The drive through St. Petersburg was boring. St. Pete is an ugly town - the beaches are beautiful, but not the town. Tropicana Field, home of the Rays (the wus of a city was afraid to call them the Devil Rays), was even emptier than it was when the Rays were playing. The Howard-Franklin Bridge was always a nice drive except during rush hour. With no room for more homes, or at least no reasonably priced homes, workers in Clearwater and St. Pete lived in Lutz or other towns north of Tampa. At the end of the day, the road is packed with them.
In happier times, April liked to watch the pelicans and the Herring Gulls ride the updraft over the bridge. They could cross northwest Tampa Bay without flapping their wings at all. Effortlessly they would ride the air flowing over the bridge. Watching them, you could almost see the waves of air. Most of the light poles would be topped by a gull, a cormorant, or an osprey
She grew nervous as she neared the airport. The Short Term parking lot was almost empty and she felt vulnerable. Once in the terminal she began to relax. If this is Daddy's last practical joke, I will find someone to curse his soul. She took the escalator to the Blue Terminal and the shuttle bus to Long Term Parking. A white Camry was where it was supposed to be. She opened the door, climbed in, and started the car, turning on the air conditioner before looking in the glove compartment. The pistol was there as promised, as were three other envelopes. The thin white envelope held directions to what it said was a safe house in Winter Haven and a warning not to use credit cards. The two manila envelopes held cash, lots of cash; five thousand dollars in one-hundred dollar bills and one thousand dollars in twenties. The money surprised her.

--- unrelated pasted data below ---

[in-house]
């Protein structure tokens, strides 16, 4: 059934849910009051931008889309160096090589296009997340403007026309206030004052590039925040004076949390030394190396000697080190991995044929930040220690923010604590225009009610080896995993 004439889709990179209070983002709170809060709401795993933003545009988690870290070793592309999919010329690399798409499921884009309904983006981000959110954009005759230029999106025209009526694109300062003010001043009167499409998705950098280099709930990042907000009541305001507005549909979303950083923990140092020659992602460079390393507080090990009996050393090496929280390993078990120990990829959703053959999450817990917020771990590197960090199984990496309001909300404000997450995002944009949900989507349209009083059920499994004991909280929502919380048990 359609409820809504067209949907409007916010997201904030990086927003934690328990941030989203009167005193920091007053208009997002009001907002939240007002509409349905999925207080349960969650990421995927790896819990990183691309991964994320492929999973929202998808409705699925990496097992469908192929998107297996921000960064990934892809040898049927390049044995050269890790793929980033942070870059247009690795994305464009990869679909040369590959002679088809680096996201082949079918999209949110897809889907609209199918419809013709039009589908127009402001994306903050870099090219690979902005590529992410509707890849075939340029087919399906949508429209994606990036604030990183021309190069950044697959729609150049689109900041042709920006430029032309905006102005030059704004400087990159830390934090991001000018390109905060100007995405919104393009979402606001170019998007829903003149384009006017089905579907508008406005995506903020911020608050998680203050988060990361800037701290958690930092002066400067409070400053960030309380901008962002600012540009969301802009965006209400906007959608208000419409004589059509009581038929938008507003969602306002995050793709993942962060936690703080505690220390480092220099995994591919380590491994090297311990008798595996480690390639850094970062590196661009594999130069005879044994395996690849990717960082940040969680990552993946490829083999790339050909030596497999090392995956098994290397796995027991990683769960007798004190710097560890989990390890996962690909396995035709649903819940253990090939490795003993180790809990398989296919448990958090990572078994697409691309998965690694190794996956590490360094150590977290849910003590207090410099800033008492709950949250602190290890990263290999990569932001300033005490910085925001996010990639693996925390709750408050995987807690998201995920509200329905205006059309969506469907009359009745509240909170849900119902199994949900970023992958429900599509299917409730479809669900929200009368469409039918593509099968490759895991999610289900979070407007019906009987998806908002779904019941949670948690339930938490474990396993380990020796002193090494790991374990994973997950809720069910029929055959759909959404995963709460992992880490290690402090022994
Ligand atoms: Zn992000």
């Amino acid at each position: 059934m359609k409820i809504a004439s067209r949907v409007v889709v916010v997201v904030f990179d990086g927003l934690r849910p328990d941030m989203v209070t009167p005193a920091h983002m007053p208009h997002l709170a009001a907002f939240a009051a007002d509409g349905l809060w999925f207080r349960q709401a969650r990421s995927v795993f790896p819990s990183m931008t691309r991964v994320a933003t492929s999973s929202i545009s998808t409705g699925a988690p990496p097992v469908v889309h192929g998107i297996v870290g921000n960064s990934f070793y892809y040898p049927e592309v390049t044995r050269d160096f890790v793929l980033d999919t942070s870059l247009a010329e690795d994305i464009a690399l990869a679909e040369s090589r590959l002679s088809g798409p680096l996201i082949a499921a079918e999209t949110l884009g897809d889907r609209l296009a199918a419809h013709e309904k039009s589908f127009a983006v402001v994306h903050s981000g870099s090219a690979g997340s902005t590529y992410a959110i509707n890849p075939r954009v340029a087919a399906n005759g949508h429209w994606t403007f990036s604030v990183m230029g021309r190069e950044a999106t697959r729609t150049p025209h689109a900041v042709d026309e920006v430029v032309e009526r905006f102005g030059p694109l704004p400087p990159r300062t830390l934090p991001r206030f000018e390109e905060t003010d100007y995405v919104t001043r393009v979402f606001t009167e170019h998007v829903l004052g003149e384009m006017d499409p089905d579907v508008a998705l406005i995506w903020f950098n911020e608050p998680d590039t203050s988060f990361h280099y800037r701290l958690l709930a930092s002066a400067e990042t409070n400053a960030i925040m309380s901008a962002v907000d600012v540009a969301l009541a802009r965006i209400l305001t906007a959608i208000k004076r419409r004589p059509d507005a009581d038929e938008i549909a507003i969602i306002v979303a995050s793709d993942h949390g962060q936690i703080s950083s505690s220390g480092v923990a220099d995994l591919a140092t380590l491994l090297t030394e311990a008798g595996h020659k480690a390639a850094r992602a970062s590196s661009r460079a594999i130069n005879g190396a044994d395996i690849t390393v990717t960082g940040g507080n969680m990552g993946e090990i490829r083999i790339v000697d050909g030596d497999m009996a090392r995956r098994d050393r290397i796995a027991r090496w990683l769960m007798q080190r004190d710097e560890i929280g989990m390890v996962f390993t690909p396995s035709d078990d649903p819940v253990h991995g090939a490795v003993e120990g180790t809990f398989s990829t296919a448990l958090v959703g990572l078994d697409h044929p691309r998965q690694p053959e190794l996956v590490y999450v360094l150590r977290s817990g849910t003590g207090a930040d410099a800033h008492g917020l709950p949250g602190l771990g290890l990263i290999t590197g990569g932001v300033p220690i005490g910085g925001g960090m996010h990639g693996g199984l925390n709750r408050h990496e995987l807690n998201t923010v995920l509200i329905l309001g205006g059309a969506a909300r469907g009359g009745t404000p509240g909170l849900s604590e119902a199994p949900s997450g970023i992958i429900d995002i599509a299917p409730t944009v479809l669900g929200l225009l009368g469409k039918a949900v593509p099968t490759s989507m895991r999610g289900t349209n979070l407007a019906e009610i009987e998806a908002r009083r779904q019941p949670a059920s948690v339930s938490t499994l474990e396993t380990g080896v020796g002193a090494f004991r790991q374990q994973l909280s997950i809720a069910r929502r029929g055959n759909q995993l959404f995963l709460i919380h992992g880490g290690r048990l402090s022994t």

She paid for thirty days parking in cash and took I-4 east and the Polk Parkway to Lakeland, then on to Winter Haven. With nearly a hundred lakes near the city, no road went in a straight line for long in Winter Haven. The city had been planned but the plan didn't survive contact with the terrain. She had been to Winter Haven before, it was a maze.
The original two main streets were predictable, Main Street and Central Avenue. The city was divided into quarters: northeast, southeast, southwest, and northwest. Avenues ran east and west and were assigned letters, and streets ran north and south and were assigned numbers. There were four places in town that had 1705 Avenue G, one in each quadrant. Where the lakes interrupted the streets and avenues, the roads were given the lake's name, like Lake Hancock Drive. A visitor needed GPS or local help. After asking for directions twice, she finally found the address she wanted, 645 Avenue I, NE. She pulled up to the house. It faced north; across the street was Polk Community College, built on what had been the municipal golf course.